Apologies for the last few weeks of silence. To say it has been a very busy time seems almost an understatement! Several significant events have taken place. I won’t say a lot about any of them, but I will encourage you to click on the link above to see a few photos. I’ve arranged them in chronological order, and they are just highlights of the events.
The first of the events after the ICS 25th anniversary celebration on Sept. 9th, which I wrote about last time, was a fund-raising dinner for our seminary, United Western Graduate Institute. It was well-attended, with a nice program, and good results in terms of the amount of money raised.
The following Tuesday we had the biannual UWGI Board lunch and business meeting. My boss was in town, so we also had a team dinner and birthday celebration for Jack Rea, who was also in town for the UWGI events and meetings.
Besides the other regular cell group meetings of RiverGrace and other regular activities, on Sunday the 17th, after the service, many RG brothers and sisters helped do the final packing of the things in the kitchen that RiverGrace had used for their food preparation. Cindy had done the lions share packing the other supplies and books that belonged to RiverGrace. The packing was in preparation of the move to UCC. A few of the things will kept in the OMS office and some things will need to go in our storeroom to await our securing a ministry center. Most of the things will be able to be stored at UCC.
Next up was a UCC alumni fellowship meeting. They planned a singspiration, using many of the songs they had learned in UCC when I was their music teacher. Since the students were required to buy a youth hymn book for school, we used it also for singing songs at the end of lessons that I finished early. When I was teaching there was little else but translated hymns available. Nowadays, there are many more options, including Chinese songs and choruses that have been composed in Chinese. Few churches are using hymnbooks anymore.
Two days later, on Sept. 30, we attended a wedding of two of our hiking friends. The photos show a variety of Faithwalker Team T-shirts that our hiking group has used for the last few years. Very colorful, indeed.
On October 1 we preached for the last of our services, a joint worship service with Yan Yue. It was a joint worship service at the Seun Douh (Christian Missionary & Alliance) camp in I must say, it was one of the more difficult sermons I’ve had to prepare. We sill surely miss many of the bothers and sisters there, who helped us launch RiverGrace back in 2011.
It was also the day that RiverGrace International Hong Kong Evangelical Church (RiverGrace International HKEC for short) became an officially registered church of the HKEC. We are # 21 here in Hong Kong, and the only International church of the denomination.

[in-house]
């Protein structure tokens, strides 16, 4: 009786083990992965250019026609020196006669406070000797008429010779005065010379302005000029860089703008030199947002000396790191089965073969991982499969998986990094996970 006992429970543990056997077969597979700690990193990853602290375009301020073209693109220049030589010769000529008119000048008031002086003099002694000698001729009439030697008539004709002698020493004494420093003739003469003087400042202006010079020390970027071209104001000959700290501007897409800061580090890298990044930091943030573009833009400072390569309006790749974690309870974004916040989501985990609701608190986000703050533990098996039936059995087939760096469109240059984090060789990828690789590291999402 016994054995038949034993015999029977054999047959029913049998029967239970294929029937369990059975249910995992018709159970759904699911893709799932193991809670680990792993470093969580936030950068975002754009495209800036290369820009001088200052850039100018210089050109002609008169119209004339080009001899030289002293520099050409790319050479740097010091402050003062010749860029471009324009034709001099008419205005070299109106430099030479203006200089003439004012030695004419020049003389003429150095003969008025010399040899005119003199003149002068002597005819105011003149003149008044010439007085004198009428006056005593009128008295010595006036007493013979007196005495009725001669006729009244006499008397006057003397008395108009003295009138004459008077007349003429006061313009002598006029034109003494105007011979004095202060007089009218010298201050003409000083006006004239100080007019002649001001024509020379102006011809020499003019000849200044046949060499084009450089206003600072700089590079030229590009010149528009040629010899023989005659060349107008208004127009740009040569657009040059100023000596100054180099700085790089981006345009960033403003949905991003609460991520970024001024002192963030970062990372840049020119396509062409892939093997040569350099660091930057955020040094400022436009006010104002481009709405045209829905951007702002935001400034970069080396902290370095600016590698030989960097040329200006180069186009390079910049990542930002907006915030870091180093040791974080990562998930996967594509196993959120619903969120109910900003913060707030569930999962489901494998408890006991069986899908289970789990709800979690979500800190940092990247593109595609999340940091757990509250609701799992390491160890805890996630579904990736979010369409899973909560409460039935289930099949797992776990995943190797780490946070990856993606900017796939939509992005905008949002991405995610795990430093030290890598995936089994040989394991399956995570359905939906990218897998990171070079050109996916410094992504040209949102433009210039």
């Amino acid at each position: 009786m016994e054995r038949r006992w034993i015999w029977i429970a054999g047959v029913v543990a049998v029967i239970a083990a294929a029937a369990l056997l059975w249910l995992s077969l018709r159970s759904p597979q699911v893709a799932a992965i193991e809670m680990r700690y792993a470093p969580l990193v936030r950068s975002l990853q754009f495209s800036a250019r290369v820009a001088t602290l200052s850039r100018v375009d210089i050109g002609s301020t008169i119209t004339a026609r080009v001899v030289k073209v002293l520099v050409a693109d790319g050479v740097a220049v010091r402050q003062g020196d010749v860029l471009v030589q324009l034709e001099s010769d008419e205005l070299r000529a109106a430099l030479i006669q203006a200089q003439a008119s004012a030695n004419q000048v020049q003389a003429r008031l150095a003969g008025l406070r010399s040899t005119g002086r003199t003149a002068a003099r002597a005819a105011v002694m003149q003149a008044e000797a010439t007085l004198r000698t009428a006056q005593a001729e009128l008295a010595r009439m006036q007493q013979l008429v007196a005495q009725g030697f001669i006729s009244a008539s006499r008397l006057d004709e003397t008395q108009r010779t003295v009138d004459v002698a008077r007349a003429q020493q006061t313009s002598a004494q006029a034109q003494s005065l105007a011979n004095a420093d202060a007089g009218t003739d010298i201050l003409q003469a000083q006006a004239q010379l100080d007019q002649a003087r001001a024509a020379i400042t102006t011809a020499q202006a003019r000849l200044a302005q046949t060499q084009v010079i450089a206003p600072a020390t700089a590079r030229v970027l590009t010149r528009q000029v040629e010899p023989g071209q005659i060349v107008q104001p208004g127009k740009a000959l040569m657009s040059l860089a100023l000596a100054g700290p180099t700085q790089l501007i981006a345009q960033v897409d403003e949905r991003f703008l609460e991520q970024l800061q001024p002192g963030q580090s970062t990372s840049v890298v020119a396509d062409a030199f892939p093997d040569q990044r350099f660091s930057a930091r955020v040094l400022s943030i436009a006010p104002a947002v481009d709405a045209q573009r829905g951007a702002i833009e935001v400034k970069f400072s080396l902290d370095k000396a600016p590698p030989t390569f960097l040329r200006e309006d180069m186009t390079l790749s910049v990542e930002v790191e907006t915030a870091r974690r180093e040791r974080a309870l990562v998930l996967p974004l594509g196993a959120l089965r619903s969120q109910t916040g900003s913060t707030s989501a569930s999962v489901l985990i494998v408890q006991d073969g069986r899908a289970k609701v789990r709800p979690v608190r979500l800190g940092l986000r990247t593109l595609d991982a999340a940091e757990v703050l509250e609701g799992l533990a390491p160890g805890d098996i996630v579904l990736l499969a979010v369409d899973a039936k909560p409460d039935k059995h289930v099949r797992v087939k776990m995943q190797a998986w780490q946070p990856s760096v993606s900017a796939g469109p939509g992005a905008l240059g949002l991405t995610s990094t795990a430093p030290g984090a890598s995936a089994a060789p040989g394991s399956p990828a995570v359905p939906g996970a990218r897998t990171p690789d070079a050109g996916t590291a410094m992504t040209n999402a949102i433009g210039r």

Soon after lunch at the camp, Cindy and I headed off to the airport, with the help of my colleague, Pastor Tommy. We had a 6:10pm flight to Hualien, Taiwan, famous for the beautiful Toroko Gorge, which is near by, and it’s marble production. Our reason for going there was to attended our OMS International retreat there for the next 5 days.
Next up was the first service that RiverGrace held in United Christian College. Our largest HKEC church, Grace Church, sits next to UCC and they also use some of the classrooms of UCC on Sundays because of their own limited space within the church. The main hiccup of the day was that we had been told that Grace Church would turn off the security system every Sunday morning. After I opened the geography room, setting off the alarm, where we will hold our services, I came to find out that they only turn of some sections of the school. They did not have access to all of them, including the one we were using. Anyhow it wasn’t too big of a deal as a janitor who attends Grace Church, helped me turn it off. Other than that, it was a good start!
Lastly, last Saturday, I had time to take a hike! That’s a sign that life has returned to a semblance of normalcy.
Yesterday we got an extra holiday as typhoon signal #8 went up about 9:40, which means that we had to cancel the worship service and other events scheduled that day.
We still have a ways to go to get things settled and talk about future plans, but we just praise the Lord for how it all worked out.
That’s it for this week. I hope to be more regular again with the Fodder. Blessings, Dave
THE HAZARDS OF SNEEZES by Pastor Rick Sams
I’ve heard sneezes can be hazardous. There’s the story where renowned psychologist, James Dobson, sneezed while carrying his tray through the college cafeteria. His face shot down and the straw in his drink went right up his nose. Can you imagine the pain? His reflex was to pull his head back up which resulted in the straw coming with it, stuck in his nose, then slowly leaking its milkshake contents, all in front of the amused students. One of those onlookers was a girl he was trying to impress. That may not have ended well.
I’ve heard tell of folks sneezing so hard they pulled hernias. Others have hit their nose on the steering wheel while sneezing, barely able to drive due to fighting back the tears.